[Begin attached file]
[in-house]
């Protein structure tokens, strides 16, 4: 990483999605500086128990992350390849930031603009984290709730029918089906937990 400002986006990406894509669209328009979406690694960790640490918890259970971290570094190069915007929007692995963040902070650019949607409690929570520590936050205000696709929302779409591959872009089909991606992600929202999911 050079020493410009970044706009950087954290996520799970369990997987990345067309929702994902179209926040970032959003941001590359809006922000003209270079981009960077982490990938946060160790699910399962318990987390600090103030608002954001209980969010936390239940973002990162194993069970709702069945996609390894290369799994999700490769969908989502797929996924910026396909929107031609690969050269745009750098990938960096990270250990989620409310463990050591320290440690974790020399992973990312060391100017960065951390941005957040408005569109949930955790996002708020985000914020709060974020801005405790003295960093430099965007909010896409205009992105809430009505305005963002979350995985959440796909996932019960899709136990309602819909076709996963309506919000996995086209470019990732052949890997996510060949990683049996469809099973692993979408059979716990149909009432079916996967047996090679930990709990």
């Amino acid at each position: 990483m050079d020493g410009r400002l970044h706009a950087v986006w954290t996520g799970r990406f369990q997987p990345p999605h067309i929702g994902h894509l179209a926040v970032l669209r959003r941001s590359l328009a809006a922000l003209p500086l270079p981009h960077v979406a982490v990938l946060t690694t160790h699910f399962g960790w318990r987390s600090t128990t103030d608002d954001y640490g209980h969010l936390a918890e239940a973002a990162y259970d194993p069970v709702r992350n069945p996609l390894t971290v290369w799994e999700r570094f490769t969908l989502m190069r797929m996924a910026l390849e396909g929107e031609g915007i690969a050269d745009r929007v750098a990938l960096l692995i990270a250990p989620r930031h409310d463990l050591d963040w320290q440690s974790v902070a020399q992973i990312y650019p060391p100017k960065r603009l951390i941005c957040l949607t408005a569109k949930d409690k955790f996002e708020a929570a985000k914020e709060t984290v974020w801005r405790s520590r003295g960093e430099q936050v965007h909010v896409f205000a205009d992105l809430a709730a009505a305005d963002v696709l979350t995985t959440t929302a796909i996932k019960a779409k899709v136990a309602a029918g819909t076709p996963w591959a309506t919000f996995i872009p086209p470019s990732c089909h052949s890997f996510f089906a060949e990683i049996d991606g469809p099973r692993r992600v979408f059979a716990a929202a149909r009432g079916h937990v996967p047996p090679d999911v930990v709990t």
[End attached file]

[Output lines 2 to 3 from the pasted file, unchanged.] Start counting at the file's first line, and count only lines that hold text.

């Protein structure tokens, strides 16, 4: 990483999605500086128990992350390849930031603009984290709730029918089906937990 400002986006990406894509669209328009979406690694960790640490918890259970971290570094190069915007929007692995963040902070650019949607409690929570520590936050205000696709929302779409591959872009089909991606992600929202999911 050079020493410009970044706009950087954290996520799970369990997987990345067309929702994902179209926040970032959003941001590359809006922000003209270079981009960077982490990938946060160790699910399962318990987390600090103030608002954001209980969010936390239940973002990162194993069970709702069945996609390894290369799994999700490769969908989502797929996924910026396909929107031609690969050269745009750098990938960096990270250990989620409310463990050591320290440690974790020399992973990312060391100017960065951390941005957040408005569109949930955790996002708020985000914020709060974020801005405790003295960093430099965007909010896409205009992105809430009505305005963002979350995985959440796909996932019960899709136990309602819909076709996963309506919000996995086209470019990732052949890997996510060949990683049996469809099973692993979408059979716990149909009432079916996967047996090679930990709990």
């Amino acid at each position: 990483m050079d020493g410009r400002l970044h706009a950087v986006w954290t996520g799970r990406f369990q997987p990345p999605h067309i929702g994902h894509l179209a926040v970032l669209r959003r941001s590359l328009a809006a922000l003209p500086l270079p981009h960077v979406a982490v990938l946060t690694t160790h699910f399962g960790w318990r987390s600090t128990t103030d608002d954001y640490g209980h969010l936390a918890e239940a973002a990162y259970d194993p069970v709702r992350n069945p996609l390894t971290v290369w799994e999700r570094f490769t969908l989502m190069r797929m996924a910026l390849e396909g929107e031609g915007i690969a050269d745009r929007v750098a990938l960096l692995i990270a250990p989620r930031h409310d463990l050591d963040w320290q440690s974790v902070a020399q992973i990312y650019p060391p100017k960065r603009l951390i941005c957040l949607t408005a569109k949930d409690k955790f996002e708020a929570a985000k914020e709060t984290v974020w801005r405790s520590r003295g960093e430099q936050v965007h909010v896409f205000a205009d992105l809430a709730a009505a305005d963002v696709l979350t995985t959440t929302a796909i996932k019960a779409k899709v136990a309602a029918g819909t076709p996963w591959a309506t919000f996995i872009p086209p470019s990732c089909h052949s890997f996510f089906a060949e990683i049996d991606g469809p099973r692993r992600v979408f059979a716990a929202a149909r009432g079916h937990v996967p047996p090679d999911v930990v709990t």